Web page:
Let’s get back to Thor; the Chaos War is a tight little event book that kind of straddles the “cosmic/godly” line of what is and that which seeks to destroy what is. Being and not being. Punching big evil monsters in the face. If you want to take the Chaos War to your little coffee shop/record store with your thick-rimmed glasses and skinny jeans, go ahead! We’re talking about concepts of endlessness and entropy, what makes a divine entity and at the end of days, what will the Gods themselves do facing the cessation of their own endless existence? Yeah, that sounds deep. Then again, if you want to roll the book up, stick it in your back pocket and chuckle with the sound effects, watch two friends fight the good fight and see a bunch of awesome Marvel godly characters rally against an awesome infinite evil, then yeah! That sounds awesome. Chaos War has something in there for everyone.
Even a short, two-issue mini-series by J.M. DeMatteis and Brian Ching called Chaos War: Thor. I’m going to level with you, dear reader, I have no idea how this book got made. In the middle of our big event storylines, our screaming banners of who will live and who will die, Chaos War: Thor is an amazing treatise on faith, hope and humanity’s connection to the divine. Which is awesome because if you think about it, the divine lives down the street in a mansion and hangs out with a war hero and a businessman. Thor is the god who lives next door. He could come to your town and save you in such a direct fashion you would have no other opinion than to believe that he exists. Now, I’m not saying people are going to fall over themselves to worship him (that was for the Thor: Lord of Earth issues), nor would I say that in a world of radioactive spiders and super science, his divinity wouldn’t be challenged. But you have to admit, he is the Mighty Thor.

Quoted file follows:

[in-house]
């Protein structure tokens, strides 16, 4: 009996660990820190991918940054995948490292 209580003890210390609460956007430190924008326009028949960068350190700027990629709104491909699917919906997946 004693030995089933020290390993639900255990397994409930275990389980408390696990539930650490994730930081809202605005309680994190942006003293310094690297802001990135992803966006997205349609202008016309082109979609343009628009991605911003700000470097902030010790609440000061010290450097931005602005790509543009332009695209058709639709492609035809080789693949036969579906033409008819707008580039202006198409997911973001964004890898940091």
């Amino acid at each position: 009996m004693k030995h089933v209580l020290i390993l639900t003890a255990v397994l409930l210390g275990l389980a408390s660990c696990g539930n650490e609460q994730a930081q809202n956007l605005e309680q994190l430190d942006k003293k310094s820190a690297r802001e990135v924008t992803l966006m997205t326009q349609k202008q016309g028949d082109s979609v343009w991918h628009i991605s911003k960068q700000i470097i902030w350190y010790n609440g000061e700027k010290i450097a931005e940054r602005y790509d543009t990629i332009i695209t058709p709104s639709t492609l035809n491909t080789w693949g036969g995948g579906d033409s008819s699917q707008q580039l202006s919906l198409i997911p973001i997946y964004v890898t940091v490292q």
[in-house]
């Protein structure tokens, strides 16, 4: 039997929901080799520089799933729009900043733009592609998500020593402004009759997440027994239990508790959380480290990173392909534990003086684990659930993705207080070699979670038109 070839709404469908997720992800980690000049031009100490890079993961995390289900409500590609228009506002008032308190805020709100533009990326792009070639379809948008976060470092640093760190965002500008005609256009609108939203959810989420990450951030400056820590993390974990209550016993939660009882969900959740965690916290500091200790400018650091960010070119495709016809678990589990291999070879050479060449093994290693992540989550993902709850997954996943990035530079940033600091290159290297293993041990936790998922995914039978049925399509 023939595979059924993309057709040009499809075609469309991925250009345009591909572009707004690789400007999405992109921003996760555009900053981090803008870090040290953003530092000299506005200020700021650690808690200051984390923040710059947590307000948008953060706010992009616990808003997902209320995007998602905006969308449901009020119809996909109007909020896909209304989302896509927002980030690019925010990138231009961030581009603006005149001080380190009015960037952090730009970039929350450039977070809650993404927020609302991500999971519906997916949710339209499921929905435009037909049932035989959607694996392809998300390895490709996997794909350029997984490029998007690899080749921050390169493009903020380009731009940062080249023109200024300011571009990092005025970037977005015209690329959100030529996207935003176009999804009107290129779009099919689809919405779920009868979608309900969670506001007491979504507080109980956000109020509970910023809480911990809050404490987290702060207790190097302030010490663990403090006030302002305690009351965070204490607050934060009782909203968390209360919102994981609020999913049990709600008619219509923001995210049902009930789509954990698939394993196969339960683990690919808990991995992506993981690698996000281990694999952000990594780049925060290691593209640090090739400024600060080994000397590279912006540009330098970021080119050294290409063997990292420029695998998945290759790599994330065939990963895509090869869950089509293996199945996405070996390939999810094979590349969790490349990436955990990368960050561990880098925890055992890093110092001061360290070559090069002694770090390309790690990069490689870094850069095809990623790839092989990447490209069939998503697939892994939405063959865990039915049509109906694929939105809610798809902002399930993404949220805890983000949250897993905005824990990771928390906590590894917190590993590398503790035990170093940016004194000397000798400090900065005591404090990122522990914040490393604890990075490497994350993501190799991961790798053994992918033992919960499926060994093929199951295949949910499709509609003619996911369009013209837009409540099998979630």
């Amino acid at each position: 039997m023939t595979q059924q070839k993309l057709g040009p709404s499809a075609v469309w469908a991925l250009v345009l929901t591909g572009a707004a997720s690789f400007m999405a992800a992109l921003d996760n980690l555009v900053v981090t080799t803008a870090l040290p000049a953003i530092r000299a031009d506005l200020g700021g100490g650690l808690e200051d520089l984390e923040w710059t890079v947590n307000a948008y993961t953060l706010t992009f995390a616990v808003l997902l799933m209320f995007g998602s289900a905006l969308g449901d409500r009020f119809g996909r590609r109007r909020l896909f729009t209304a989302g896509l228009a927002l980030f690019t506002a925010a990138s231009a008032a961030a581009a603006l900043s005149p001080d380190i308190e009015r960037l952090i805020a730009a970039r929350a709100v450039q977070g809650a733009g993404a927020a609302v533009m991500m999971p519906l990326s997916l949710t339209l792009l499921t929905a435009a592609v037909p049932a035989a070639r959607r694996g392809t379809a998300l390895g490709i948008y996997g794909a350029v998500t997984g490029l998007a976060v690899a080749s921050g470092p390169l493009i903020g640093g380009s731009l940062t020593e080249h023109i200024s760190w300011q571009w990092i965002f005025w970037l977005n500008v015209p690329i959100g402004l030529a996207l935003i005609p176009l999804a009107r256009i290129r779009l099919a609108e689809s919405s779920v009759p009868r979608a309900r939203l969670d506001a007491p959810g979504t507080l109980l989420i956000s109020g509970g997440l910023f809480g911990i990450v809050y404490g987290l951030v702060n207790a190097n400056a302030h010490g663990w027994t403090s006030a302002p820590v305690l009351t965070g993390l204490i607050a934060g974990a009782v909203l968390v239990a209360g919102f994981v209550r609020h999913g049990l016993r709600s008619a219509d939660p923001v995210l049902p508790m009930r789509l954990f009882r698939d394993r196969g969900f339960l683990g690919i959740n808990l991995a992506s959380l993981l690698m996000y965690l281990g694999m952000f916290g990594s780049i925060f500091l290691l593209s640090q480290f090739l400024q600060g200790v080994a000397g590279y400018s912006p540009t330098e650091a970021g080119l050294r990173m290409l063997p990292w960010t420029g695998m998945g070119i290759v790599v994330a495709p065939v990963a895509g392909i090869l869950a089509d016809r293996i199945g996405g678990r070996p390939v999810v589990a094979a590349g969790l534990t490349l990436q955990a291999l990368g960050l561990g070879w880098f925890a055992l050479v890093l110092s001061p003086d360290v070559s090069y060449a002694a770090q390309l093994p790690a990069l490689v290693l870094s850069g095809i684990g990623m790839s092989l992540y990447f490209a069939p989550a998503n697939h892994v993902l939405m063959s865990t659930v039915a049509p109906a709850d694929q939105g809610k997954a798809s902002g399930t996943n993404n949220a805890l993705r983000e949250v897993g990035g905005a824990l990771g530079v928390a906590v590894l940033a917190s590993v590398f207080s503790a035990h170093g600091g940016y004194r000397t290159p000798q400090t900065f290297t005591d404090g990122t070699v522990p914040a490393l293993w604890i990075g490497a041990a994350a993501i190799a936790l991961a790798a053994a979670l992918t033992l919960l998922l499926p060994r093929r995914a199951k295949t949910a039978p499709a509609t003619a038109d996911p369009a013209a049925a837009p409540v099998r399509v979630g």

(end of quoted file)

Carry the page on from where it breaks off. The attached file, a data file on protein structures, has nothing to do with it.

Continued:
And you can see that if something terrible happened to you, some earth-shattering tragedy, you would look for something to explain the ever human question of “why?” Why did this tragedy happen? Why did it happen to me? Why am I so sad and Snooki so happy? So who do we ask these questions to? The infinite? The divine? Do we want an answer?
See how I said this was all totally high concept stuff to be packed into a tie-in book for a mini-series where people kick and explode?
Chaos War: Thor is the story of one woman at the end of her rope in the middle of nowhere asking “Why me?” Then Thor shows up. In two issues, that question is not only answered, but fought in great descriptive style and epic panache. I have no idea how Mark Panaccia looked at this story and said, “Sure, throw it in with the Hercules Punching Guys story!” because there is so much more going on here than the death of an alien slave-god. There is something so beautiful and poetic about the heart of this story that I honestly have no idea how it got published at all.
I’m glad it did. No one changed their costume, no one died. No one got married and the banner on this book is super small in the era of The Heroic Age. There can be no Overstreet annotation for “Understanding of the divine beauty in us all,” but I don’t care. It matters to me and that’s all I can ask for.